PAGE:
The BBC reported yesterday that the Tax Justice Network is at it again.
A global super-rich elite had at least $21 trillion hidden in secret tax havens by the end of 2010, according to a major study.
The figure is equivalent to the size of the US and Japanese economies combined.
The Price of Offshore Revisited was written by James Henry, a former chief economist at the consultancy McKinsey, for the Tax Justice Network.
. . .
Mr Henry said his $21tn is actually a conservative figure and the true scale could be $32tn. A trillion is 1,000 billion.
Mr Henry used data from the Bank of International Settlements, International Monetary Fund, World Bank, and national governments.
His study deals only with financial wealth deposited in bank and investment accounts, and not other assets such as property and yachts.
The report comes amid growing public and political concern about tax avoidance and evasion. Some authorities, including in Germany, have even paid for information on alleged tax evaders stolen from banks.
. . .
Mr Henry said that the super-rich move money around the globe through an "industrious bevy of professional enablers in private banking, legal, accounting and investment industries.
"The lost tax revenues implied by our estimates is huge. It is large enough to make a significant difference to the finances of many countries.
"From another angle, this study is really good news. The world has just located a huge pile of financial wealth that might be called upon to contribute to the solution of our most pressing global problems," he said.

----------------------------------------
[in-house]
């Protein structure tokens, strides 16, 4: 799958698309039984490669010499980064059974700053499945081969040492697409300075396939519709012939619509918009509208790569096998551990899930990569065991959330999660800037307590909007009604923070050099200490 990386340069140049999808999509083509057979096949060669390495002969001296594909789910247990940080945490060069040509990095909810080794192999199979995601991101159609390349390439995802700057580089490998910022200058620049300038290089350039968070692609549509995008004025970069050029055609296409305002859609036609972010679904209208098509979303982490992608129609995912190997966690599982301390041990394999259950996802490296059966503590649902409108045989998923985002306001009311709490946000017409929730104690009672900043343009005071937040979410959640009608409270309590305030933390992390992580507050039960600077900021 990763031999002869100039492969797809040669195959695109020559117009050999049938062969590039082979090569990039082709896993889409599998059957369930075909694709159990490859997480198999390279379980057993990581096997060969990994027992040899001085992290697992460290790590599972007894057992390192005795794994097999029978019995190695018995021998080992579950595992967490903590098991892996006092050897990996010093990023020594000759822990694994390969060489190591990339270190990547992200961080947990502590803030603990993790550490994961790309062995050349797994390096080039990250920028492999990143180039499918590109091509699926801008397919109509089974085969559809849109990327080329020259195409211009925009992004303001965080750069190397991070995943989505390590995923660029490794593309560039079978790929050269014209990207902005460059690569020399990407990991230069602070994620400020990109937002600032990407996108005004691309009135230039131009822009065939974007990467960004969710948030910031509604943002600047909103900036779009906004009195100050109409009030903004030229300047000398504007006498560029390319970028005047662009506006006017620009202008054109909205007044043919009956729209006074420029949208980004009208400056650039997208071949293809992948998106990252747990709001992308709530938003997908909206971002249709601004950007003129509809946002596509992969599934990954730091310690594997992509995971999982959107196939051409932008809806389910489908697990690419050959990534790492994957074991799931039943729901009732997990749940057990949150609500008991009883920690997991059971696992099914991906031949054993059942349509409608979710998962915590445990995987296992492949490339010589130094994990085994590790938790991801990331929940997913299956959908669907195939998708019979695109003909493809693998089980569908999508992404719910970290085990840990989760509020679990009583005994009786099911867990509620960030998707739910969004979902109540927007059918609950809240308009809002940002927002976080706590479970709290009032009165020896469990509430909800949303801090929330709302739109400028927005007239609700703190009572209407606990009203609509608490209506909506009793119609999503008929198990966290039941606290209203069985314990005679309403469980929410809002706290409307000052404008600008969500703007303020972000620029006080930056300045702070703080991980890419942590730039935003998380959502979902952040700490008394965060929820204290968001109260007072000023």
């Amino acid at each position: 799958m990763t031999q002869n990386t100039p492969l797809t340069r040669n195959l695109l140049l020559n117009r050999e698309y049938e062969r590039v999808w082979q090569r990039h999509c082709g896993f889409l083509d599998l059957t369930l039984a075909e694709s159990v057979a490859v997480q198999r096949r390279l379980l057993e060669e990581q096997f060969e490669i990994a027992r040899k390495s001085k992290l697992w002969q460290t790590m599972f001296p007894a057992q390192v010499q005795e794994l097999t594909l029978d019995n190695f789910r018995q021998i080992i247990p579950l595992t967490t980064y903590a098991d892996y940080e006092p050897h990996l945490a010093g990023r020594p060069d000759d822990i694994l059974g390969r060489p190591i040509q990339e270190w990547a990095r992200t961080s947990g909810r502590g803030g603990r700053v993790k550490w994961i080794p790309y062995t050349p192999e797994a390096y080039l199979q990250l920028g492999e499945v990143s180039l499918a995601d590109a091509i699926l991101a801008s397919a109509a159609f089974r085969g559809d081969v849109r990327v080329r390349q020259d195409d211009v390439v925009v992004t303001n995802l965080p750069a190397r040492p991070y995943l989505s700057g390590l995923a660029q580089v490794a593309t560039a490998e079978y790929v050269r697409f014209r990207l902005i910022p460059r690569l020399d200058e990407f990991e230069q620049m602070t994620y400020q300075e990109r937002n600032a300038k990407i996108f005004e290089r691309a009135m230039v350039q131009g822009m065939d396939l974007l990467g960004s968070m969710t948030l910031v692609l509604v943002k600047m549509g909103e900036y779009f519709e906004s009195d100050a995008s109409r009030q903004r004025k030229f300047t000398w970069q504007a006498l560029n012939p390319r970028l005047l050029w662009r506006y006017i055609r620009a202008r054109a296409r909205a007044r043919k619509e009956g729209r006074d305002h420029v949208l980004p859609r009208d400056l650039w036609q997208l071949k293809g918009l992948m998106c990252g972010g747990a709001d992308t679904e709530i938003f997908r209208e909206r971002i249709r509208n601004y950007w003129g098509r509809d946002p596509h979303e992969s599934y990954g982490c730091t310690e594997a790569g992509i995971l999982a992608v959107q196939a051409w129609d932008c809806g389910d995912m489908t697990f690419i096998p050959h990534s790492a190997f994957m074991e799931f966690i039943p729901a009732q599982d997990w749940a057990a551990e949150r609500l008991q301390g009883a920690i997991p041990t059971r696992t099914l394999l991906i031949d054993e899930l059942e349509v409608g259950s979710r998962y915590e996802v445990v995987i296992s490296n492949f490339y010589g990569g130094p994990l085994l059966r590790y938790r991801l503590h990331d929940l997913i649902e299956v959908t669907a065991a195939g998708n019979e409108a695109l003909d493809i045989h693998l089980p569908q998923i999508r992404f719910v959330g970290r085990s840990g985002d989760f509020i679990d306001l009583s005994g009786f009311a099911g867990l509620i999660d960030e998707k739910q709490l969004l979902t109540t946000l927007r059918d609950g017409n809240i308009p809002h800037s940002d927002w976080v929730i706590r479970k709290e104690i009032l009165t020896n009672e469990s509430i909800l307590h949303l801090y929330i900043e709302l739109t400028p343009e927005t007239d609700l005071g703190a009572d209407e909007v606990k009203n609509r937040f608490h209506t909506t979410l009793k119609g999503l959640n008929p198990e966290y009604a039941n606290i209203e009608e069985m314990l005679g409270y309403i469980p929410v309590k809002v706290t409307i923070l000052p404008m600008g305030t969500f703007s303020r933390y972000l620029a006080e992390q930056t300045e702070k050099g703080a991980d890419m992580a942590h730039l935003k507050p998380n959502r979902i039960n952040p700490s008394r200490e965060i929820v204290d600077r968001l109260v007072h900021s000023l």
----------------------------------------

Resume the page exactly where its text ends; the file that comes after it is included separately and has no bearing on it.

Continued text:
There's more at the link.
Note the arrogance of the TJN's researcher. No sooner does he 'uncover' that rich people allegedly have all these trillions of dollars squirreled away somewhere than he blithely assumes it can be taken away from them and used for 'the solution of our most pressing global problems'. The fact that it's someone else's property doesn't bother him in the least. Can anyone say 'socialism'? Can anyone say 'Marx'? I figured you could . . .
The Tax Justice Network says of itself:
The Tax Justice Network promotes transparency in international finance and opposes secrecy. We support a level playing field on tax and we oppose loopholes and distortions in tax and regulation, and the abuses that flow from them. We promote tax compliance and we oppose tax evasion, tax avoidance, and all the mechanisms that enable owners and controllers of wealth to escape their responsibilities to the societies on which they and their wealth depend.
Again, more at the link. Bold print is my emphasis. If that doesn't remind you of President Obama's fatuous claim last week that entrepreneurs and businessmen didn't become successful from their own efforts, it should! It's drawn from precisely the same sort of ideological background.
I'm not surprised that wealthy people are seeking to protect their assets from a rapacious taxman. As Ari Fleischer pointed out in the Wall Street Journal yesterday:
... consider the top 20% of [US] income earners (over $74,000). They make 50% of the nation's income but pay nearly 70% of all federal taxes.
The remaining 30% of the tax burden is borne by 80% of the taxpayers, those who make less than $74,000. In short, this group's share of taxes paid, 30%, is lower than the share of income they earn, 50%.
Yet President Obama says that "for some time now, when compared to the middle class," the wealthy "haven't been asked to do their fair share."
He's right that the system isn't fair, but not because the top 1% pay too little. It is because they pay too much.
More at the link.
The only surprising thing about the report is that it couldn't estimate with any accuracy precisely how much has been hidden from taxation. (Then again, if I were rich enough to be worried about tax [sadly, I'm not], I'd make damn sure the taxman - not to mention nosy researchers - couldn't find it at all!)